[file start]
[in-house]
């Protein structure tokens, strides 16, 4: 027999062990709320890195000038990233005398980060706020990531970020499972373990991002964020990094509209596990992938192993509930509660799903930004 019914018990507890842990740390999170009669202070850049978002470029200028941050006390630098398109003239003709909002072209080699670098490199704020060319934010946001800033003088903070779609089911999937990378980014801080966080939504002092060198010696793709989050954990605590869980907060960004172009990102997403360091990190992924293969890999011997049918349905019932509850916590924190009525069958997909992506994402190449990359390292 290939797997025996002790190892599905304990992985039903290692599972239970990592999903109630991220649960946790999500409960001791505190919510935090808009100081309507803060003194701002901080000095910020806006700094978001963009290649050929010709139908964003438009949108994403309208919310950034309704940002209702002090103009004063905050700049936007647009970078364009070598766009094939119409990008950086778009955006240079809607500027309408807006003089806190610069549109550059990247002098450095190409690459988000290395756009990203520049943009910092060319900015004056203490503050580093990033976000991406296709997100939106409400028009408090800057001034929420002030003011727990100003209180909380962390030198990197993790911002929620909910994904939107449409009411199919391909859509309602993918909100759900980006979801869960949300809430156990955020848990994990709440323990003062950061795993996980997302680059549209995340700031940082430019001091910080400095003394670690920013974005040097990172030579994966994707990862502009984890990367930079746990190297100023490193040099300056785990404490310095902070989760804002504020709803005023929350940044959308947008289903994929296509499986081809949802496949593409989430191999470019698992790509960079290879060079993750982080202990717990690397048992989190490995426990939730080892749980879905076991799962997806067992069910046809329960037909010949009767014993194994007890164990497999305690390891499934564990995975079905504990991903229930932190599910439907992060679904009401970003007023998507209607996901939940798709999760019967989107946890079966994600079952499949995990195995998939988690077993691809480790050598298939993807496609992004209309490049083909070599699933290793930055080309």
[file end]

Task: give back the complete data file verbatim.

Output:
[in-house]
């Protein structure tokens, strides 16, 4: 027999062990709320890195000038990233005398980060706020990531970020499972373990991002964020990094509209596990992938192993509930509660799903930004 019914018990507890842990740390999170009669202070850049978002470029200028941050006390630098398109003239003709909002072209080699670098490199704020060319934010946001800033003088903070779609089911999937990378980014801080966080939504002092060198010696793709989050954990605590869980907060960004172009990102997403360091990190992924293969890999011997049918349905019932509850916590924190009525069958997909992506994402190449990359390292 290939797997025996002790190892599905304990992985039903290692599972239970990592999903109630991220649960946790999500409960001791505190919510935090808009100081309507803060003194701002901080000095910020806006700094978001963009290649050929010709139908964003438009949108994403309208919310950034309704940002209702002090103009004063905050700049936007647009970078364009070598766009094939119409990008950086778009955006240079809607500027309408807006003089806190610069549109550059990247002098450095190409690459988000290395756009990203520049943009910092060319900015004056203490503050580093990033976000991406296709997100939106409400028009408090800057001034929420002030003011727990100003209180909380962390030198990197993790911002929620909910994904939107449409009411199919391909859509309602993918909100759900980006979801869960949300809430156990955020848990994990709440323990003062950061795993996980997302680059549209995340700031940082430019001091910080400095003394670690920013974005040097990172030579994966994707990862502009984890990367930079746990190297100023490193040099300056785990404490310095902070989760804002504020709803005023929350940044959308947008289903994929296509499986081809949802496949593409989430191999470019698992790509960079290879060079993750982080202990717990690397048992989190490995426990939730080892749980879905076991799962997806067992069910046809329960037909010949009767014993194994007890164990497999305690390891499934564990995975079905504990991903229930932190599910439907992060679904009401970003007023998507209607996901939940798709999760019967989107946890079966994600079952499949995990195995998939988690077993691809480790050598298939993807496609992004209309490049083909070599699933290793930055080309």